Adda Sinclair is a successful romance novelist known for her skill with male characters. If only that insight translated into real life! Her husband left her for her arch-rival, a pretty-boy cover model is more interested than she is, and the attractive publisher with plans to brand her books for male readers keeps her off-balance. What’s a girl with writer’s block and too little romance in her personal life to do? In Stealing Adda, it will take a public scandal, multiple misunderstandings, and a spiritual awakening to illuminate what’s most important. Author Tamara Leigh has created a funny and relatable heroine who comes to realize that roadblocks in life might serve a higher purpose and that perhaps she has it in her to write her own happily ever after.
Check It Out
With 2015 just around the corner bringing a whole new crop of to-be-read lists to tackle, shows to watch, and music to experience, Staff at Mount Prospect Public Library took time to pause and look at what brought us joy in 2014. Check out staff members’ favorite books, CDs, or DVDs they read, watched and/or listened to in 2014. Feel free to share what is on your list of favorites for the year!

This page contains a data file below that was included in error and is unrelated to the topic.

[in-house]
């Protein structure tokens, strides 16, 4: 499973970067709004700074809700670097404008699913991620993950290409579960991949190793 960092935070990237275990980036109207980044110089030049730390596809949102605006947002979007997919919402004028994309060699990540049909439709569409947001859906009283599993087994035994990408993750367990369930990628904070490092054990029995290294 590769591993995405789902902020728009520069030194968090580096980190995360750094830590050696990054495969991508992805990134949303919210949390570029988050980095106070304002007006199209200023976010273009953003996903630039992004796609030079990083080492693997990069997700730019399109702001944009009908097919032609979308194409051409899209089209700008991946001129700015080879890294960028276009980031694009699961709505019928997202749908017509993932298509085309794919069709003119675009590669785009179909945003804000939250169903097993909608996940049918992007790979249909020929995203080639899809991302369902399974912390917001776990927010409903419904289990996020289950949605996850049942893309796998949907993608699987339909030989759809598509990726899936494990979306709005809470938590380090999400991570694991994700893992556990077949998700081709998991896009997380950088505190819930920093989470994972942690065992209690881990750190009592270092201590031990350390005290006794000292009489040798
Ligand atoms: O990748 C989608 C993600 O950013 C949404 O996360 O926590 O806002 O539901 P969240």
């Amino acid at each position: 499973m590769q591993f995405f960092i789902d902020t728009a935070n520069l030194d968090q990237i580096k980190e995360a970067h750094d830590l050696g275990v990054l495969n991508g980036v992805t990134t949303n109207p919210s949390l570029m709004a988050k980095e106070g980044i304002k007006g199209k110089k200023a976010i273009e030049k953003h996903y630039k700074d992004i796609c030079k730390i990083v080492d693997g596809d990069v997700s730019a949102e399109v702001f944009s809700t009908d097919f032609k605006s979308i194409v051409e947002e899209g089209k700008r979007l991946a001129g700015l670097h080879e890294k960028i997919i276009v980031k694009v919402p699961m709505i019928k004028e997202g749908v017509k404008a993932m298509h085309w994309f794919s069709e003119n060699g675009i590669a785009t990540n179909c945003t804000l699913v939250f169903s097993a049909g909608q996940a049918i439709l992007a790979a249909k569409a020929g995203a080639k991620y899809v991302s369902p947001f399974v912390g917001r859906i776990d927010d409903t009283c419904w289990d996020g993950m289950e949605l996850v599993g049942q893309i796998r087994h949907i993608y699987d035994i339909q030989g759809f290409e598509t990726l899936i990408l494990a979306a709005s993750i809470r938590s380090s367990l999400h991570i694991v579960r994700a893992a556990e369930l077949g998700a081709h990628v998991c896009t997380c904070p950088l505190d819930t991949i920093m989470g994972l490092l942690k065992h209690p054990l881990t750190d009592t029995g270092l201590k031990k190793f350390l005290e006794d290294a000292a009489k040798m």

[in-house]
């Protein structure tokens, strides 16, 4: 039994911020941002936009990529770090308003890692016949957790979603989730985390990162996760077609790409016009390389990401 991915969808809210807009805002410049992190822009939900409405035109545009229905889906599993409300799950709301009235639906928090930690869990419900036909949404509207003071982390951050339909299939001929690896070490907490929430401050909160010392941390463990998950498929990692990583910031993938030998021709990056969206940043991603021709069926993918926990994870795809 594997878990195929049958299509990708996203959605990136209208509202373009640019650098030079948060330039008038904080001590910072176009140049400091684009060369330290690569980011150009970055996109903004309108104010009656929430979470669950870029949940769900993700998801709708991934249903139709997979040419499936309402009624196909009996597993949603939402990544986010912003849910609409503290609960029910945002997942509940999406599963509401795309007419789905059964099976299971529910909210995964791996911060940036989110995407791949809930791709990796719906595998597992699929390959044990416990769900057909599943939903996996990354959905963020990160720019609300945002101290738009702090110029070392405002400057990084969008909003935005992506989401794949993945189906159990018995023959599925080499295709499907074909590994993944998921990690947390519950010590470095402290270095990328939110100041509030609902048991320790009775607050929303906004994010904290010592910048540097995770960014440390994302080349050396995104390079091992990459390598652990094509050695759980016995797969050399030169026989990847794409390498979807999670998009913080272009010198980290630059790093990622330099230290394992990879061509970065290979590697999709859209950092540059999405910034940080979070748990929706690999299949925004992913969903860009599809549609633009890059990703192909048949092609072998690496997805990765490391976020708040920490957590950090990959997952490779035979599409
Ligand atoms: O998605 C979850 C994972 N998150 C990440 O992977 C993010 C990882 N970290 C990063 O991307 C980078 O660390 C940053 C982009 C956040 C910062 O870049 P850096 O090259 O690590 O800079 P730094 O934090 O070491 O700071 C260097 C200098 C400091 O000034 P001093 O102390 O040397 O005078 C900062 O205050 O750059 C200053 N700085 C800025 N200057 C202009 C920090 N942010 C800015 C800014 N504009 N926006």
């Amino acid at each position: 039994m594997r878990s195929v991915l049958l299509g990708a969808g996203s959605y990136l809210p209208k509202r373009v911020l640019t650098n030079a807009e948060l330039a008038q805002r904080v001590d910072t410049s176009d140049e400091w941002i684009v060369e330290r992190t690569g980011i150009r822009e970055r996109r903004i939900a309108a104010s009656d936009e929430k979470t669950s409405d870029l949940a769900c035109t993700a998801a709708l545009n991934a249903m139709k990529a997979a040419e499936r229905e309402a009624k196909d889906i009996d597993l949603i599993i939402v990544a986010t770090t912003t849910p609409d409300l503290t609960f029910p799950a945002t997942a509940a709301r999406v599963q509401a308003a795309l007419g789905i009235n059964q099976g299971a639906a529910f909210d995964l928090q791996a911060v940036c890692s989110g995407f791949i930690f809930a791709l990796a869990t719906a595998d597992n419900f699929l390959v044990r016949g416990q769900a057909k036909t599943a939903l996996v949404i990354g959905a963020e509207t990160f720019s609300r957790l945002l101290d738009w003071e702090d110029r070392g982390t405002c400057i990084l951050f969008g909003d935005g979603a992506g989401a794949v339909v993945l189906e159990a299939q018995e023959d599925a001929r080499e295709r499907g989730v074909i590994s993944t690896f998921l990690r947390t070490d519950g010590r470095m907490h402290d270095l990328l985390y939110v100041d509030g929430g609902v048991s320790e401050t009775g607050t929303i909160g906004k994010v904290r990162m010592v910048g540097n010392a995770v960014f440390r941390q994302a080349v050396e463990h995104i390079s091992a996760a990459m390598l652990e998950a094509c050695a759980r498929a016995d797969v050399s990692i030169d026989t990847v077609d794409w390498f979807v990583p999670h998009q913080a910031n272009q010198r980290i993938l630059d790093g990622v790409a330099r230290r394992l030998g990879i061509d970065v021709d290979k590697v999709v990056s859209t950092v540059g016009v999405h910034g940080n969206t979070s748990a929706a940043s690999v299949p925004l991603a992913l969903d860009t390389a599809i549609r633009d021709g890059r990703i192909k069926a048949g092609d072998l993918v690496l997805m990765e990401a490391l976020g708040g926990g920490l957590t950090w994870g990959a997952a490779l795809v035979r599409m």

Following Clara through three Christmases, from 2009-2011, Comfort & Joy gifts its readers with all of the humor of dysfunctional families who mean well, a mother-in-law that wears see-through nightgowns, and the ever changing dynamics between husbands and wives. Every year Clara wants to make Christmas perfect, and while throwing a messy family together with wildly different neighbors does not equate to the perfection Clara hopes for, she does create holiday magic without sugarcoating the realities and imperfections of life. In the same vein as Bridget Jones’ Diary, India Knight explores the chaos of Christmas with all of the love, warmth, and anxiety that comes with the holiday season.
Goodreads is a social media website readers can use to keep track of what they have read or want to read and interact with friends. Every year Goodreads hosts the Goodreads Choice Awards in which readers vote for what they consider the best books in different categories are. This year, there were over 3 million votes cast! Check out some of the winners below.